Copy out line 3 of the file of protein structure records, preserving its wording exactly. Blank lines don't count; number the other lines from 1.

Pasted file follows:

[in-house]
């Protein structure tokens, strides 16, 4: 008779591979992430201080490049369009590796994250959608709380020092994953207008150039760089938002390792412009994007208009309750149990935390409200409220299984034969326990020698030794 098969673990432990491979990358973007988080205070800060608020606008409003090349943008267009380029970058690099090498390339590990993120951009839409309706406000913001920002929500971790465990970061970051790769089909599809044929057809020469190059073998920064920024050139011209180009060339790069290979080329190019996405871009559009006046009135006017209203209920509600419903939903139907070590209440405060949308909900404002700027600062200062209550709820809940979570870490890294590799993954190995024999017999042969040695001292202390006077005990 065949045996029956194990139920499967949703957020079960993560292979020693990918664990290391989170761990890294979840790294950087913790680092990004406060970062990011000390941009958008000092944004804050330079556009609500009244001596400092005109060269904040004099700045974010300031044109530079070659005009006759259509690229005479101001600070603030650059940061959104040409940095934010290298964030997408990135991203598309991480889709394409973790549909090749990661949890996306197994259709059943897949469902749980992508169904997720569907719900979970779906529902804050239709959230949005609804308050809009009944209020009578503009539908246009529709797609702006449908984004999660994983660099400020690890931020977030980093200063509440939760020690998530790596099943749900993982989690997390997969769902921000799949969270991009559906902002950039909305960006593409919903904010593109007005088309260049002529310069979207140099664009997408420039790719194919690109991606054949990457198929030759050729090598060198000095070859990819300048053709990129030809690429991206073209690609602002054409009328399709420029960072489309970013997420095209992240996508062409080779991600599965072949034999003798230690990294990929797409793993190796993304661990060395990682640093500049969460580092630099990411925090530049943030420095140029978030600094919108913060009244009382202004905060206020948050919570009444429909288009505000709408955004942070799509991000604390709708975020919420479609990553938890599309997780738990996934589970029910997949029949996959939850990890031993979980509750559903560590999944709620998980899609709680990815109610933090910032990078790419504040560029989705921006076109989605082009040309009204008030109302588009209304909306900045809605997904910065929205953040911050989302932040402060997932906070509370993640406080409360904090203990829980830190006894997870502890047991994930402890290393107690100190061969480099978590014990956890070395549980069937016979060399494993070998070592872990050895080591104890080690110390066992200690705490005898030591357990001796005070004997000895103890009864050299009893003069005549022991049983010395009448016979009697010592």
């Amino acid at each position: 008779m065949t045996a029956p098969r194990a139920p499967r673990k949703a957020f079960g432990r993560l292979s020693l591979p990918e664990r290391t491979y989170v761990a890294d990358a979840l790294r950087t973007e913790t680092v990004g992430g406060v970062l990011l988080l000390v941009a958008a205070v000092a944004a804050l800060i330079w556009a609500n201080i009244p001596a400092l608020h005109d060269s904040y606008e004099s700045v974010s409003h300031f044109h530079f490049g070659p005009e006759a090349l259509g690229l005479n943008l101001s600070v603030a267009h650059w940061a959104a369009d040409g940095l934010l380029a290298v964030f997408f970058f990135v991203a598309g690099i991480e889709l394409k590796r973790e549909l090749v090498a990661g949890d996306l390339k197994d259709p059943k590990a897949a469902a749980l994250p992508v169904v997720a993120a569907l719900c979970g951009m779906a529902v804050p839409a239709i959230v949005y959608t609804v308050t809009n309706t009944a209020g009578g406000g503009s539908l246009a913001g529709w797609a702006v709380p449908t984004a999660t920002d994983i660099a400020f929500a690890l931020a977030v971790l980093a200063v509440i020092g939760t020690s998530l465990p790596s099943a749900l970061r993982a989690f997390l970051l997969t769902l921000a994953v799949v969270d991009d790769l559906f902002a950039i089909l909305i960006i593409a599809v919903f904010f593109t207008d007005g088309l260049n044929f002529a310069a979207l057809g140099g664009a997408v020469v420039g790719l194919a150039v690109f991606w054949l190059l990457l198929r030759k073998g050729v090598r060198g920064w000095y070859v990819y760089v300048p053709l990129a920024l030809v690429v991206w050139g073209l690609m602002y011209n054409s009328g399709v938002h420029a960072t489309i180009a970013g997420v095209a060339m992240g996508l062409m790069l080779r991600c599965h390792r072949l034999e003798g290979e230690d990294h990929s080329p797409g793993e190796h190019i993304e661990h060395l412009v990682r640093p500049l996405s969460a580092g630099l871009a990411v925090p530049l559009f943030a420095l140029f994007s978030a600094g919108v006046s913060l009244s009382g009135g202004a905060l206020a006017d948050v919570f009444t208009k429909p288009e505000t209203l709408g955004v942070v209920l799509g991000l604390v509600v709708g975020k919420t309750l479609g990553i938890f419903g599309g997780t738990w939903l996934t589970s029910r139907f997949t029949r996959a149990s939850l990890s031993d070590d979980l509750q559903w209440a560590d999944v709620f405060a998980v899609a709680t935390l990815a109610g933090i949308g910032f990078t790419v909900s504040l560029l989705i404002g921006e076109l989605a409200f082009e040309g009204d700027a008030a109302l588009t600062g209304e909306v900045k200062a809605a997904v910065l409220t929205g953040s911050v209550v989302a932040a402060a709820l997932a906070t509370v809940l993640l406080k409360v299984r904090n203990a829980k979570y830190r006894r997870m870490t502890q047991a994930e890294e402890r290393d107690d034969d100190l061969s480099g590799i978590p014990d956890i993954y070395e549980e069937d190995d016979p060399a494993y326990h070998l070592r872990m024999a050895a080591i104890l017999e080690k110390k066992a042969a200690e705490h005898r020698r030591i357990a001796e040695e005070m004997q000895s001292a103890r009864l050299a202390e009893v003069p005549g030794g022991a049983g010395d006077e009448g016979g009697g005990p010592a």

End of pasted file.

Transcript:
């Amino acid at each position: 008779m065949t045996a029956p098969r194990a139920p499967r673990k949703a957020f079960g432990r993560l292979s020693l591979p990918e664990r290391t491979y989170v761990a890294d990358a979840l790294r950087t973007e913790t680092v990004g992430g406060v970062l990011l988080l000390v941009a958008a205070v000092a944004a804050l800060i330079w556009a609500n201080i009244p001596a400092l608020h005109d060269s904040y606008e004099s700045v974010s409003h300031f044109h530079f490049g070659p005009e006759a090349l259509g690229l005479n943008l101001s600070v603030a267009h650059w940061a959104a369009d040409g940095l934010l380029a290298v964030f997408f970058f990135v991203a598309g690099i991480e889709l394409k590796r973790e549909l090749v090498a990661g949890d996306l390339k197994d259709p059943k590990a897949a469902a749980l994250p992508v169904v997720a993120a569907l719900c979970g951009m779906a529902v804050p839409a239709i959230v949005y959608t609804v308050t809009n309706t009944a209020g009578g406000g503009s539908l246009a913001g529709w797609a702006v709380p449908t984004a999660t920002d994983i660099a400020f929500a690890l931020a977030v971790l980093a200063v509440i020092g939760t020690s998530l465990p790596s099943a749900l970061r993982a989690f997390l970051l997969t769902l921000a994953v799949v969270d991009d790769l559906f902002a950039i089909l909305i960006i593409a599809v919903f904010f593109t207008d007005g088309l260049n044929f002529a310069a979207l057809g140099g664009a997408v020469v420039g790719l194919a150039v690109f991606w054949l190059l990457l198929r030759k073998g050729v090598r060198g920064w000095y070859v990819y760089v300048p053709l990129a920024l030809v690429v991206w050139g073209l690609m602002y011209n054409s009328g399709v938002h420029a960072t489309i180009a970013g997420v095209a060339m992240g996508l062409m790069l080779r991600c599965h390792r072949l034999e003798g290979e230690d990294h990929s080329p797409g793993e190796h190019i993304e661990h060395l412009v990682r640093p500049l996405s969460a580092g630099l871009a990411v925090p530049l559009f943030a420095l140029f994007s978030a600094g919108v006046s913060l009244s009382g009135g202004a905060l206020a006017d948050v919570f009444t208009k429909p288009e505000t209203l709408g955004v942070v209920l799509g991000l604390v509600v709708g975020k919420t309750l479609g990553i938890f419903g599309g997780t738990w939903l996934t589970s029910r139907f997949t029949r996959a149990s939850l990890s031993d070590d979980l509750q559903w209440a560590d999944v709620f405060a998980v899609a709680t935390l990815a109610g933090i949308g910032f990078t790419v909900s504040l560029l989705i404002g921006e076109l989605a409200f082009e040309g009204d700027a008030a109302l588009t600062g209304e909306v900045k200062a809605a997904v910065l409220t929205g953040s911050v209550v989302a932040a402060a709820l997932a906070t509370v809940l993640l406080k409360v299984r904090n203990a829980k979570y830190r006894r997870m870490t502890q047991a994930e890294e402890r290393d107690d034969d100190l061969s480099g590799i978590p014990d956890i993954y070395e549980e069937d190995d016979p060399a494993y326990h070998l070592r872990m024999a050895a080591i104890l017999e080690k110390k066992a042969a200690e705490h005898r020698r030591i357990a001796e040695e005070m004997q000895s001292a103890r009864l050299a202390e009893v003069p005549g030794g022991a049983g010395d006077e009448g016979g009697g005990p010592a």